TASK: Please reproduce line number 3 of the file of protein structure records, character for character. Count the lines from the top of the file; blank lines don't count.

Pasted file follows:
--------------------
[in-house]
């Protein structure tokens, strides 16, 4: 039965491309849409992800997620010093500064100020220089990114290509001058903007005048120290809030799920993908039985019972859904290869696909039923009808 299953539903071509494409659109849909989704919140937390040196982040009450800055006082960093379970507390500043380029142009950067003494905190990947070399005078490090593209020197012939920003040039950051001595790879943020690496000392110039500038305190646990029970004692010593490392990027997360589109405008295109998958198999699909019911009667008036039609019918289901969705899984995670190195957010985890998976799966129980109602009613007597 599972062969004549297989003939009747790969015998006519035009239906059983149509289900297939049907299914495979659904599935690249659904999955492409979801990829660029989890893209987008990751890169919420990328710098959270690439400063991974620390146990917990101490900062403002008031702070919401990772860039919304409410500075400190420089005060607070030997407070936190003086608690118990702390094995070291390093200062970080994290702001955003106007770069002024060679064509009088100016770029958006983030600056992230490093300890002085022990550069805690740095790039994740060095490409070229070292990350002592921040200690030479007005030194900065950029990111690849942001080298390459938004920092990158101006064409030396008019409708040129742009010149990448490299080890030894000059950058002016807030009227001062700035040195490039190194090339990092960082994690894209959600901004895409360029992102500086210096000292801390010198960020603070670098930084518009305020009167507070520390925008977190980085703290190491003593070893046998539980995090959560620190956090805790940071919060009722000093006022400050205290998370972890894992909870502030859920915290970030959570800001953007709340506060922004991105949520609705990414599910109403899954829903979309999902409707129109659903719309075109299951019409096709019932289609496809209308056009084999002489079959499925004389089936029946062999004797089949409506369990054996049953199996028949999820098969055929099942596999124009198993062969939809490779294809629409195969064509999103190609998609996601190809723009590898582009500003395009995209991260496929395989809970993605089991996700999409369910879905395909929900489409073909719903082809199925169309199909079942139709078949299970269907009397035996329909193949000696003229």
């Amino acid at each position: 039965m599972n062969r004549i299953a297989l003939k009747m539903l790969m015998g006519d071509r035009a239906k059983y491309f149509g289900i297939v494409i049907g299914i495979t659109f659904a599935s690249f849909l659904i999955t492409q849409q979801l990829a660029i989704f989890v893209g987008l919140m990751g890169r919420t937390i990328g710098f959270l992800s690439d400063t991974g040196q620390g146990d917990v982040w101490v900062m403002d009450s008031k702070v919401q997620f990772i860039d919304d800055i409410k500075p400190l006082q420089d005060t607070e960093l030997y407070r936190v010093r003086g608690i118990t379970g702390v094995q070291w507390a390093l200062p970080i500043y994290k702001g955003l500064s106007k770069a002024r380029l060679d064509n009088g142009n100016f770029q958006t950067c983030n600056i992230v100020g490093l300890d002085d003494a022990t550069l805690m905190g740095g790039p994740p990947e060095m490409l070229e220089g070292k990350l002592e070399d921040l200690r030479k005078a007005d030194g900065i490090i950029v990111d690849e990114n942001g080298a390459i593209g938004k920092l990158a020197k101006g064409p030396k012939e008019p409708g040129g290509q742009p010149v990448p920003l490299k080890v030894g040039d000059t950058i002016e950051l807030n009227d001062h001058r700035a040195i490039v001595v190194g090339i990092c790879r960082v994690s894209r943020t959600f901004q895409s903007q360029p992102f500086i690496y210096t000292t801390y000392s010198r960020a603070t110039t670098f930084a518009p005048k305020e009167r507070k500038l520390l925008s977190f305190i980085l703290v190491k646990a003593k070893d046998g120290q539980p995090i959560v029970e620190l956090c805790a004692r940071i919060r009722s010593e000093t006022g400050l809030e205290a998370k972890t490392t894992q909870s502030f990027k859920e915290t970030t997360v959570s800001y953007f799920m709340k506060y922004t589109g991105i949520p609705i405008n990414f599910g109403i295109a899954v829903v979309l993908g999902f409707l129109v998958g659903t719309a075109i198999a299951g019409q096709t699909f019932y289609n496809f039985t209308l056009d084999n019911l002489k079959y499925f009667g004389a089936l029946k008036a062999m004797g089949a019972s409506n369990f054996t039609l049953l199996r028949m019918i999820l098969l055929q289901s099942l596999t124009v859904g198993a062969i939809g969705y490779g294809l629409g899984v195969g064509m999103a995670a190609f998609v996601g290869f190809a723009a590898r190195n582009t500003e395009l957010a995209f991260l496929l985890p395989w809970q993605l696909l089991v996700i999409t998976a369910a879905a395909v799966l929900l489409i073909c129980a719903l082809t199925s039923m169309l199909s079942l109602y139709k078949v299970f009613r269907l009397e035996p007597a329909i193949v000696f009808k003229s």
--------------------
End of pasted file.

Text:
């Amino acid at each position: 039965m599972n062969r004549i299953a297989l003939k009747m539903l790969m015998g006519d071509r035009a239906k059983y491309f149509g289900i297939v494409i049907g299914i495979t659109f659904a599935s690249f849909l659904i999955t492409q849409q979801l990829a660029i989704f989890v893209g987008l919140m990751g890169r919420t937390i990328g710098f959270l992800s690439d400063t991974g040196q620390g146990d917990v982040w101490v900062m403002d009450s008031k702070v919401q997620f990772i860039d919304d800055i409410k500075p400190l006082q420089d005060t607070e960093l030997y407070r936190v010093r003086g608690i118990t379970g702390v094995q070291w507390a390093l200062p970080i500043y994290k702001g955003l500064s106007k770069a002024r380029l060679d064509n009088g142009n100016f770029q958006t950067c983030n600056i992230v100020g490093l300890d002085d003494a022990t550069l805690m905190g740095g790039p994740p990947e060095m490409l070229e220089g070292k990350l002592e070399d921040l200690r030479k005078a007005d030194g900065i490090i950029v990111d690849e990114n942001g080298a390459i593209g938004k920092l990158a020197k101006g064409p030396k012939e008019p409708g040129g290509q742009p010149v990448p920003l490299k080890v030894g040039d000059t950058i002016e950051l807030n009227d001062h001058r700035a040195i490039v001595v190194g090339i990092c790879r960082v994690s894209r943020t959600f901004q895409s903007q360029p992102f500086i690496y210096t000292t801390y000392s010198r960020a603070t110039t670098f930084a518009p005048k305020e009167r507070k500038l520390l925008s977190f305190i980085l703290v190491k646990a003593k070893d046998g120290q539980p995090i959560v029970e620190l956090c805790a004692r940071i919060r009722s010593e000093t006022g400050l809030e205290a998370k972890t490392t894992q909870s502030f990027k859920e915290t970030t997360v959570s800001y953007f799920m709340k506060y922004t589109g991105i949520p609705i405008n990414f599910g109403i295109a899954v829903v979309l993908g999902f409707l129109v998958g659903t719309a075109i198999a299951g019409q096709t699909f019932y289609n496809f039985t209308l056009d084999n019911l002489k079959y499925f009667g004389a089936l029946k008036a062999m004797g089949a019972s409506n369990f054996t039609l049953l199996r028949m019918i999820l098969l055929q289901s099942l596999t124009v859904g198993a062969i939809g969705y490779g294809l629409g899984v195969g064509m999103a995670a190609f998609v996601g290869f190809a723009a590898r190195n582009t500003e395009l957010a995209f991260l496929l985890p395989w809970q993605l696909l089991v996700i999409t998976a369910a879905a395909v799966l929900l489409i073909c129980a719903l082809t199925s039923m169309l199909s079942l109602y139709k078949v299970f009613r269907l009397e035996p007597a329909i193949v000696f009808k003229s």